Seven Degrees of Bogus
by Ilan Herman
”I’m sorry,” I croaked, his gnarled fingers chains on my throat.
“Sorry my ass,” he yelled and hurled me onto the couch. He straddled my stomach and slapped my face eight times. Blood trickled from my nose. I was ashamed of my cowardice... I couldn’t even try to defend myself.
He got off my stomach, cracked his thick knuckles and said, “Wassup, mama’s boy? The powers that be are gettin’ restless. They don’t like to be played the fool.”
I sat up on the couch and wiped my bloodied nose. “I’m trying,” I said, my head humming with a swarm of hornets. “I don’t know what’s up. I can’t feel the tingle. Too much pressure.”
My interrogator curled his fists. “You better feel the tingle soon or I’ll show you what pressure is. I’ll make you hurt till you won’t feel nothin’ at all. I’m comin’ back in two weeks. You have your act together or I’m pullin’ out your nails: fingers and toes.” He spoke casually and I believed every word he said. He started to walk out but then turned and said, “Don’t try to run. I got my eyes on you 24/7.”
I watched the black Jeep drive away. I put an ice pack on my nose and lay on the couch. I was scared but also really pissed. I don’t like being called a wimp even if it’s true. The man was an arrogant brute. Arrogant brutes make mistakes. I wasn’t as dumb as he looked.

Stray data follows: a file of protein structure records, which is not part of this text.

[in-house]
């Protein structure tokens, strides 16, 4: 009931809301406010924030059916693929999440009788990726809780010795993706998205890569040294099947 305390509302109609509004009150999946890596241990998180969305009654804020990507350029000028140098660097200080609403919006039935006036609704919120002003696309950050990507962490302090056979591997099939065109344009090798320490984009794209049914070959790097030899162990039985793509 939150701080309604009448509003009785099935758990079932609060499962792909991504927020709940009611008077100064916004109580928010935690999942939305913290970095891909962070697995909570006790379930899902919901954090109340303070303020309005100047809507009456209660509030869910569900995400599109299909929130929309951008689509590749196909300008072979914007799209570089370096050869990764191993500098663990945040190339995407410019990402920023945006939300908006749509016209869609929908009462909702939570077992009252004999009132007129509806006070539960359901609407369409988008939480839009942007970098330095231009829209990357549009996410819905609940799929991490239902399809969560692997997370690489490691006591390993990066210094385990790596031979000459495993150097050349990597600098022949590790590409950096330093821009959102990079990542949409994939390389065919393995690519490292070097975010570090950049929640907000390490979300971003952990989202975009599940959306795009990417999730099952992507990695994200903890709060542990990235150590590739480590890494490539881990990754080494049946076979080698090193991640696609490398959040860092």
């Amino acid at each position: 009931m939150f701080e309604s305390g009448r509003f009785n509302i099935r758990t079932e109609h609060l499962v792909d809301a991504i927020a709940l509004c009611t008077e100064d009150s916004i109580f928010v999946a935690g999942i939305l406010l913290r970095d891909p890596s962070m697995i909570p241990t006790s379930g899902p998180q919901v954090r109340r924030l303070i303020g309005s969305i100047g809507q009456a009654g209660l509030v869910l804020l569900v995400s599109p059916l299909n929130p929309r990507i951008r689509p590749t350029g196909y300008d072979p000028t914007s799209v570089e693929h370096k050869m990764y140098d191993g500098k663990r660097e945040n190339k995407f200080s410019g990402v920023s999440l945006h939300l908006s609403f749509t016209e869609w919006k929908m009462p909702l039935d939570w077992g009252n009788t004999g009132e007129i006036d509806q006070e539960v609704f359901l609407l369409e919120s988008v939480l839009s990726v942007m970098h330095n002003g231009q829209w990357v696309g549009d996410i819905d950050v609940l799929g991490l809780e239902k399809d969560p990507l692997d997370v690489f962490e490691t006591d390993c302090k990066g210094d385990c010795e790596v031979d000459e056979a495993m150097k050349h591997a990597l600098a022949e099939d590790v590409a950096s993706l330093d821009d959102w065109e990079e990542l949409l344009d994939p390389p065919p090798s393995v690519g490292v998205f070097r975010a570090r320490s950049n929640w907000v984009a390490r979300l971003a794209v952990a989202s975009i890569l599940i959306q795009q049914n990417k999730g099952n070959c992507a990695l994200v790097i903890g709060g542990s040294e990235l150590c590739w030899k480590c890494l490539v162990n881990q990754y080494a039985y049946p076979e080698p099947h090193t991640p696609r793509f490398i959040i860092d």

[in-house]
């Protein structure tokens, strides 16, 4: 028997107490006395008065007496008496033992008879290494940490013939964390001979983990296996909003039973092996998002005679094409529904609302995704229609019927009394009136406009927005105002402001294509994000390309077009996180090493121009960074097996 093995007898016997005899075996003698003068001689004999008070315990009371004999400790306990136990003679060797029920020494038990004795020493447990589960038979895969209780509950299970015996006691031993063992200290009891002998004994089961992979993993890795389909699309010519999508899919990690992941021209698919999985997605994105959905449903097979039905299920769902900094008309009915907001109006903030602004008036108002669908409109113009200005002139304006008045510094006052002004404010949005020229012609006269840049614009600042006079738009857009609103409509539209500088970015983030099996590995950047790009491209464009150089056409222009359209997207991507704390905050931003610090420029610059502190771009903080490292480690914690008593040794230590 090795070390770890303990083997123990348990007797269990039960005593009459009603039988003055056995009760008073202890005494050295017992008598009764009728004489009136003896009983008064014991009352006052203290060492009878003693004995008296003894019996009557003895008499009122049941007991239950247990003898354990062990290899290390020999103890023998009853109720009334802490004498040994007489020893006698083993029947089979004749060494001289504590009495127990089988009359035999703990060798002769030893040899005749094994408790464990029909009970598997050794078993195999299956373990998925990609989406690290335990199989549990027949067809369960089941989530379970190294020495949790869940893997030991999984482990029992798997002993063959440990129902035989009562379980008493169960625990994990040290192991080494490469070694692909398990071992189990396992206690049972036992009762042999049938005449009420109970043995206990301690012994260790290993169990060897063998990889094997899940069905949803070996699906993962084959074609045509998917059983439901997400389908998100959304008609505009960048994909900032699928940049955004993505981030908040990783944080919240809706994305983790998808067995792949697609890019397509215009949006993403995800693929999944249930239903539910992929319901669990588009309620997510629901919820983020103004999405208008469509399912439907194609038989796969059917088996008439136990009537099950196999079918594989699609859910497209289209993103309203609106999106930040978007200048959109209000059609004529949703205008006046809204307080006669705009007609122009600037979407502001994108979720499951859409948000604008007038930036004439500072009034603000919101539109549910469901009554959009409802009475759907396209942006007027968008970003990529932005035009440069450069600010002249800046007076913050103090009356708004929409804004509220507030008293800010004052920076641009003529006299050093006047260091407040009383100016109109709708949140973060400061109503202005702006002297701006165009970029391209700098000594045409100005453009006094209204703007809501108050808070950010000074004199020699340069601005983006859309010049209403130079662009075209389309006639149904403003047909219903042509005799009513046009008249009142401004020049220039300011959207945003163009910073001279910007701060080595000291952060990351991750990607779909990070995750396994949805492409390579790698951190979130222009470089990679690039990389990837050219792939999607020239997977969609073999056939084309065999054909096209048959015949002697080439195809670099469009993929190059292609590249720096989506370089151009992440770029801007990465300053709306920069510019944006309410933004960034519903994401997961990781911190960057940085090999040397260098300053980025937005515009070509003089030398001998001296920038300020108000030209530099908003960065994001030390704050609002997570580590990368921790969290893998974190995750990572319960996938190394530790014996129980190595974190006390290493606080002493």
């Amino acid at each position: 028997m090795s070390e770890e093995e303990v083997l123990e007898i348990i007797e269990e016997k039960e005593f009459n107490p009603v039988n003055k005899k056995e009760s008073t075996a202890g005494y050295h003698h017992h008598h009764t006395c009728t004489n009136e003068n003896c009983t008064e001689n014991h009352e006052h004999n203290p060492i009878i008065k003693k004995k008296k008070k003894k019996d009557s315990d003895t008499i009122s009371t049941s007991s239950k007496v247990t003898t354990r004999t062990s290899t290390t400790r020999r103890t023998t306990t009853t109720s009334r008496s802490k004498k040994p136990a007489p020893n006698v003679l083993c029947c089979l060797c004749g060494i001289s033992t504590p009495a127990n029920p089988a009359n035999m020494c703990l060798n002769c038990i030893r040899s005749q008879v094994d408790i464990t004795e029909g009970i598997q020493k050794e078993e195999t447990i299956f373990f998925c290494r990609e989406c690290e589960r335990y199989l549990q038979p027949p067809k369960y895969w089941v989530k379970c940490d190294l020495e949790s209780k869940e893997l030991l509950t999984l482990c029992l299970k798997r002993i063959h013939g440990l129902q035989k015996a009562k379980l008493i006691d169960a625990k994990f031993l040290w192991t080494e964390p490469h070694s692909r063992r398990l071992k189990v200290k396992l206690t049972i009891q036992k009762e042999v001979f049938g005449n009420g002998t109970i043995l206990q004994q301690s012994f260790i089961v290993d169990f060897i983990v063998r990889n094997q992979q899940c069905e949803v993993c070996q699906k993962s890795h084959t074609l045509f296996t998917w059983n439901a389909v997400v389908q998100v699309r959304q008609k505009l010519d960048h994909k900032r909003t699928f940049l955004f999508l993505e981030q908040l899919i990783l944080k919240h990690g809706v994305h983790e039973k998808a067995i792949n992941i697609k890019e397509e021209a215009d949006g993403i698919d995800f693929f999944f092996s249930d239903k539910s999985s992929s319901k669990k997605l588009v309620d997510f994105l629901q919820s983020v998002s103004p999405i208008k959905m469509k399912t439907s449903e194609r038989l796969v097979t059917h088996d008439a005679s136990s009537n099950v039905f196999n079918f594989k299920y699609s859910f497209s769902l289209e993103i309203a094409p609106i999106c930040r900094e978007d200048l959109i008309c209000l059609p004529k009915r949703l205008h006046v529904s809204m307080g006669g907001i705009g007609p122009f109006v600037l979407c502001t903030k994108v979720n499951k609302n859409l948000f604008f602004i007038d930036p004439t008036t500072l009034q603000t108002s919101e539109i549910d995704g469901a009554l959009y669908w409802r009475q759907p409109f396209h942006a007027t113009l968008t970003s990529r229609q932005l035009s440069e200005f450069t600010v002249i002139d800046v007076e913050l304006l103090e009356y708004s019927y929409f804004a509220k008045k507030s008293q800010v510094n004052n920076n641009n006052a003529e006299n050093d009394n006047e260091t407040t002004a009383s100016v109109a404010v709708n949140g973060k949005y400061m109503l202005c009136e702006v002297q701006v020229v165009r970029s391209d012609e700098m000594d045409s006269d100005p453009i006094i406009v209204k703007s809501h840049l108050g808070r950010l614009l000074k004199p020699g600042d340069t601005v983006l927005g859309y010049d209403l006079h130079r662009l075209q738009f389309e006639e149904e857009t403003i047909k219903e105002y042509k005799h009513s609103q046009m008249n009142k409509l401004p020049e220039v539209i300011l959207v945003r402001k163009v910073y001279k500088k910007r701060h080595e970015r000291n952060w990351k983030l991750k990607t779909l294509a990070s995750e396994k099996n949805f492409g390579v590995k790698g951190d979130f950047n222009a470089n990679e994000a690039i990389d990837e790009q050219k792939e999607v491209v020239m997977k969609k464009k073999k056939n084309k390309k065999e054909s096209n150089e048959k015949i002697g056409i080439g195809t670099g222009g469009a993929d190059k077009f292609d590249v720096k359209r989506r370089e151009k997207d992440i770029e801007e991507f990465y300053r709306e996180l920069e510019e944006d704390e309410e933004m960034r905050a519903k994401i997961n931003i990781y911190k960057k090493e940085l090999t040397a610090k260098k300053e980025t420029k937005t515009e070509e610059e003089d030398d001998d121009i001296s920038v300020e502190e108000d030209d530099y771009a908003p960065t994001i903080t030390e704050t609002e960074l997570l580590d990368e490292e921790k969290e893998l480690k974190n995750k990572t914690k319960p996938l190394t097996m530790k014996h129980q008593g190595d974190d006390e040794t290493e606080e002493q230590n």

When he showed up at my house two weeks later, I stood stoop-shouldered in the entrance. He walked up the path. I shielded my face and cried, “Don’t hit me.”
A smirk rose to his thin lips. He was now three feet away from me. I pulled out the handgun with the silencer and said, “I need to rearrange your scar,” and shot him in the face three times. He was dead before he hit the ground, his brains soaking into the dirt.
Pedro and Emanuel, my burly fishermen friends, ran out from the trees. They wrapped the body in a blanket and carried it to their boat. The boat sailed to deep waters, where Pedro and Emanuel quartered the body and fed it to the sharks. When they got back, I gave them each 100 grand, enough for them to feed their families for a generation. They wept with gratitude. Then we shook hands, as men do, and they drove off in the Jeep, which they later dismantled and sank in the ocean two miles offshore.
I ran to the dirt airstrip a mile away, where a two-seat Cessna revved its propeller. We flew off into the night. We landed in Panama City two hours later, where I paid Mick, the hunky Aussie pilot 50 grand. “Onya mate,” he said and saluted.
A black SUV drove me from the airport to a cargo ship where Vladimir, the stout and bearded Russian captain of the Sweet Anna shook my hand and accepted a cloth bag with 300 grand. He opened the bag, peeked inside, and smiled brown teeth. “Spasiba,” he said with emphasis on the si-Spaseeeba.
Then he raised anchor and sailed full throttle into the choppy Pacific. A float plane picked me up a week later, while the ship anchored in the Arabian Sea fifty miles off Pakistan. Navigated by a rotund Chinaman, the plane flew very close to the ground and landed in the central Pakistani city of Khost. I paid the pilot Hong 75 grand. He bowed deeply and said, “Xie xie.”